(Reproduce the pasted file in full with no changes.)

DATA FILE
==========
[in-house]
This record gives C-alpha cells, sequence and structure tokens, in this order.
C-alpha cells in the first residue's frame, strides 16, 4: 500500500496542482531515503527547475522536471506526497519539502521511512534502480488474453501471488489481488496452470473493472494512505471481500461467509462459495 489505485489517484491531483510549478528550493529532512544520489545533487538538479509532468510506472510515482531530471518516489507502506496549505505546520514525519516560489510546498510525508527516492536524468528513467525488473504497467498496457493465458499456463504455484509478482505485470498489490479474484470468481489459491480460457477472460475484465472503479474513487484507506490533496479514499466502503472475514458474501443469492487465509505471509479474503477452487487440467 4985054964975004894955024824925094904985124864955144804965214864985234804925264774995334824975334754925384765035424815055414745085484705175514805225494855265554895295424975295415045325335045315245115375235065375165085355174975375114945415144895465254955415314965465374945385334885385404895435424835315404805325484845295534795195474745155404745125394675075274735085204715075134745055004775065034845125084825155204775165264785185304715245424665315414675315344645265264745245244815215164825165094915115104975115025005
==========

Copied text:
[in-house]
This record gives C-alpha cells, sequence and structure tokens, in this order.
C-alpha cells in the first residue's frame, strides 16, 4: 500500500496542482531515503527547475522536471506526497519539502521511512534502480488474453501471488489481488496452470473493472494512505471481500461467509462459495 489505485489517484491531483510549478528550493529532512544520489545533487538538479509532468510506472510515482531530471518516489507502506496549505505546520514525519516560489510546498510525508527516492536524468528513467525488473504497467498496457493465458499456463504455484509478482505485470498489490479474484470468481489459491480460457477472460475484465472503479474513487484507506490533496479514499466502503472475514458474501443469492487465509505471509479474503477452487487440467 4985054964975004894955024824925094904985124864955144804965214864985234804925264774995334824975334754925384765035424815055414745085484705175514805225494855265554895295424975295415045325335045315245115375235065375165085355174975375114945415144895465254955415314965465374945385334885385404895435424835315404805325484845295534795195474745155404745125394675075274735085204715075134745055004775065034845125084825155204775165264785185304715245424665315414675315344645265264745245244815215164825165094915115104975115025005